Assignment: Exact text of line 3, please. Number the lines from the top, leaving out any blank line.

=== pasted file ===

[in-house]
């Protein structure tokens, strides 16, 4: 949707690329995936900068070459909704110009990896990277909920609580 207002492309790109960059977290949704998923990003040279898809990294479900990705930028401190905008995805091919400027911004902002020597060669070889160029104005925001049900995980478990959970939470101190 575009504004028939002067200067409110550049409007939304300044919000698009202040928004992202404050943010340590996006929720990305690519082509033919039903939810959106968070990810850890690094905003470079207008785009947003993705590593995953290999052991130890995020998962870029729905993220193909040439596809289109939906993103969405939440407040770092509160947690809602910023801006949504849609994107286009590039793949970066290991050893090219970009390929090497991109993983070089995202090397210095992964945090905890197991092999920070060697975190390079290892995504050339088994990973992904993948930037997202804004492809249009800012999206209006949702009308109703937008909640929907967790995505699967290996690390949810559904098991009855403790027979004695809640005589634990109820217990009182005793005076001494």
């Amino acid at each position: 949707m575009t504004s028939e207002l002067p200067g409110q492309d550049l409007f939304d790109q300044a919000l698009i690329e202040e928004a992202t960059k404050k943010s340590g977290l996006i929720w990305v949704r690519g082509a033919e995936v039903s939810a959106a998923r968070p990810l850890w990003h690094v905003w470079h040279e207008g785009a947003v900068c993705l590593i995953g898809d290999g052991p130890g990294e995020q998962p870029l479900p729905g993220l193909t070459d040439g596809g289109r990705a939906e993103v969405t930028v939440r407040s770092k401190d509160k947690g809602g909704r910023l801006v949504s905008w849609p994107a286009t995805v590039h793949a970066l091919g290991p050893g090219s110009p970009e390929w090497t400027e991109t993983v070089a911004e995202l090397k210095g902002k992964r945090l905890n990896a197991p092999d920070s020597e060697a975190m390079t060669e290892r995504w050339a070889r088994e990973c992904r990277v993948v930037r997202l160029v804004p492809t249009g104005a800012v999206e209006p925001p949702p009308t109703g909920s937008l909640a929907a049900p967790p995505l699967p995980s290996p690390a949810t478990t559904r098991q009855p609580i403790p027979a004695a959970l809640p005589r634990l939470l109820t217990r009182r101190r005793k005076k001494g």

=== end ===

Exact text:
């Amino acid at each position: 949707m575009t504004s028939e207002l002067p200067g409110q492309d550049l409007f939304d790109q300044a919000l698009i690329e202040e928004a992202t960059k404050k943010s340590g977290l996006i929720w990305v949704r690519g082509a033919e995936v039903s939810a959106a998923r968070p990810l850890w990003h690094v905003w470079h040279e207008g785009a947003v900068c993705l590593i995953g898809d290999g052991p130890g990294e995020q998962p870029l479900p729905g993220l193909t070459d040439g596809g289109r990705a939906e993103v969405t930028v939440r407040s770092k401190d509160k947690g809602g909704r910023l801006v949504s905008w849609p994107a286009t995805v590039h793949a970066l091919g290991p050893g090219s110009p970009e390929w090497t400027e991109t993983v070089a911004e995202l090397k210095g902002k992964r945090l905890n990896a197991p092999d920070s020597e060697a975190m390079t060669e290892r995504w050339a070889r088994e990973c992904r990277v993948v930037r997202l160029v804004p492809t249009g104005a800012v999206e209006p925001p949702p009308t109703g909920s937008l909640a929907a049900p967790p995505l699967p995980s290996p690390a949810t478990t559904r098991q009855p609580i403790p027979a004695a959970l809640p005589r634990l939470l109820t217990r009182r101190r005793k005076k001494g």